TAIPEI, Taiwan — For Taiwan, a successful visit by Speaker of the House Nancy Pelosi this week is about more than averting an immediate crisis in the Taiwan Strait.

It is also an opportunity to signal to senior politicians around the world that they can show their support for Taiwanese democracy in person, despite the virulent opposition from Beijing.

Taiwan’s military bolstered its preparedness on Tuesday against expected saber blows from China, which claims the self-governing island is its territory and threatens to take it by force if the Taipei government ever officially declares independence. Pelosi (D-California) landed Tuesday evening local time and is scheduled to meet President Tsai Ing-wen on Wednesday.

Pelosi’s arrival is part of a broader trend by lawmakers in liberal democracies to pay more regular visits to Taiwan, particularly amid the war in Ukraine. “It’s highly symbolic, which is part of the reason why China reacted so strongly,” said Fang-Yu Chen, a political scientist at Taiwan’s Soochow University.

House Speaker Nancy Pelosi (D-California) landed in Taipei, Taiwan on Aug. 2, defying Chinese warnings against visiting the self-governing island. (Video: The Washington Post)

The trend, though years in the making, has accelerated rapidly in recent months as coronavirus-related travel restrictions eased and high-level delegations of former officials and lawmakers from other democracies traveled to Taiwan.

These demonstrations of democratic solidarity have been made more urgent by Russia’s invasion of Ukraine, which has raised fears in Taiwan and around the world of a possible Chinese attack.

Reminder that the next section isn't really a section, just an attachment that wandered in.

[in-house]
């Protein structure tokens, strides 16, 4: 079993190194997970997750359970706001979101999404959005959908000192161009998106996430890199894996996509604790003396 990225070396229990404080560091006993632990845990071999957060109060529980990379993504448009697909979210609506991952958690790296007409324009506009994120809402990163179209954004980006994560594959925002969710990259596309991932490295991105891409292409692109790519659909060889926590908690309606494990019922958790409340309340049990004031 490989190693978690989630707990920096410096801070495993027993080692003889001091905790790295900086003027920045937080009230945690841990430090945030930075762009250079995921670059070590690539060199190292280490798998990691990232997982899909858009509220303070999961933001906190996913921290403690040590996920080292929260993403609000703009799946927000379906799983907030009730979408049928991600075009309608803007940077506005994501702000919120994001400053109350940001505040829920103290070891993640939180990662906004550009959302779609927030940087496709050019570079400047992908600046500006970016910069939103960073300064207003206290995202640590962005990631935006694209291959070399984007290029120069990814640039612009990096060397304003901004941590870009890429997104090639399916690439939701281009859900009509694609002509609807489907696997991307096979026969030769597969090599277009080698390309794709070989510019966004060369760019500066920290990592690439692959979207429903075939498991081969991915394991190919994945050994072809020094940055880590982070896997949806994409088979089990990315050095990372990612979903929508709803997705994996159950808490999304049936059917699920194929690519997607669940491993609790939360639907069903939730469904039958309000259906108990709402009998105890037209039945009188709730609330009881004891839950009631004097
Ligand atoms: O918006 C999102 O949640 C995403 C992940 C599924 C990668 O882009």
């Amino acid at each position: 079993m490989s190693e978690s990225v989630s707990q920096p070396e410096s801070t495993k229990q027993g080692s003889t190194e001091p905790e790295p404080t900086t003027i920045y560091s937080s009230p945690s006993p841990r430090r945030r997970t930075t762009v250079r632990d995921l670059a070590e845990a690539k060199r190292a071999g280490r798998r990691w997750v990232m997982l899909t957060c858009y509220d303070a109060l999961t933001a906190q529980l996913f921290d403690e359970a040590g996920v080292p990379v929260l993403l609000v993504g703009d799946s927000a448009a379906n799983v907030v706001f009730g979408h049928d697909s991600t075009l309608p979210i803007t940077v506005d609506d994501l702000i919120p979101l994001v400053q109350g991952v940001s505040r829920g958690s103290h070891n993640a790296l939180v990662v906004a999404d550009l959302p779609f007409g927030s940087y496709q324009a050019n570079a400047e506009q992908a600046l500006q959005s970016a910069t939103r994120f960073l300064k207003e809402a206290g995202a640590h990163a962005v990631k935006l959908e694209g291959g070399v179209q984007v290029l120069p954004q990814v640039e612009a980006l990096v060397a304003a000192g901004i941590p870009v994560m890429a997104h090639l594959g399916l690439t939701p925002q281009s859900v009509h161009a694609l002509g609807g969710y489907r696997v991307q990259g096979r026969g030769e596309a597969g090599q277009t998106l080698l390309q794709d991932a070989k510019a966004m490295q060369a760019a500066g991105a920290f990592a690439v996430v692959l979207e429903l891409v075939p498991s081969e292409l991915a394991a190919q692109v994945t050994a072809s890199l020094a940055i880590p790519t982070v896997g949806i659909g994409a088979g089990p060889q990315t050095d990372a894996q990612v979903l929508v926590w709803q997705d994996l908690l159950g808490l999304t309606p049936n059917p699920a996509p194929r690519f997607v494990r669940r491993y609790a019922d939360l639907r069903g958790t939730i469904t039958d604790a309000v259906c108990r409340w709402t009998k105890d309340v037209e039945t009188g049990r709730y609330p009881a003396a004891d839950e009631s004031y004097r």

Chen added that Beijing’s promises of “strong measures” in response to the visit could backfire and end up galvanizing Taiwan’s international supporters. “China is not very smart because it demonstrates that it is a threat to a democratic society,” he said.

The visit comes at a time when high-level delegations from the United States, European countries and other liberal democracies, as well as return visits by Taiwanese officials and politicians, are increasingly common, reflecting Tsai’s efforts to elevate Taiwan’s international standing.

In the past two weeks alone, foreign delegations to Taiwan have included a vice president of the European Parliament, Nicola Beer; two former Japanese defense ministers; two former Australian defense ministers; and former Estonian President Toomas Hendrik Ilves. Members of the British House of Commons Foreign Affairs Committee are planning to visit Taiwan this year, the Guardian reported on Monday.

In the other direction, You Si-kun, chairman of the Legislative Yuan, the Taiwanese equivalent of the speaker of the House, also made trips to democratic countries, including the Czech Republic, France and the Baltic countries in July. .

China opposes all visits to Taiwan by foreign politicians, but is particularly concerned about the increasing frequency of diplomatic exchanges between the United States and Taiwan. Chinese scholars say this represents a shift in the United States’ one-China policy, which neither contests nor endorses Beijing’s sovereignty claims over Taiwan.

In an article published in May, Cao Qun, a researcher at the China Institute of International Studies, a think tank under the Chinese Foreign Ministry, argued that the United States had in recent years “emptied” its policy of a China alone and promoted the idea that Taiwan’s status is inconclusive under what he called a policy of “using Taiwan to control China”.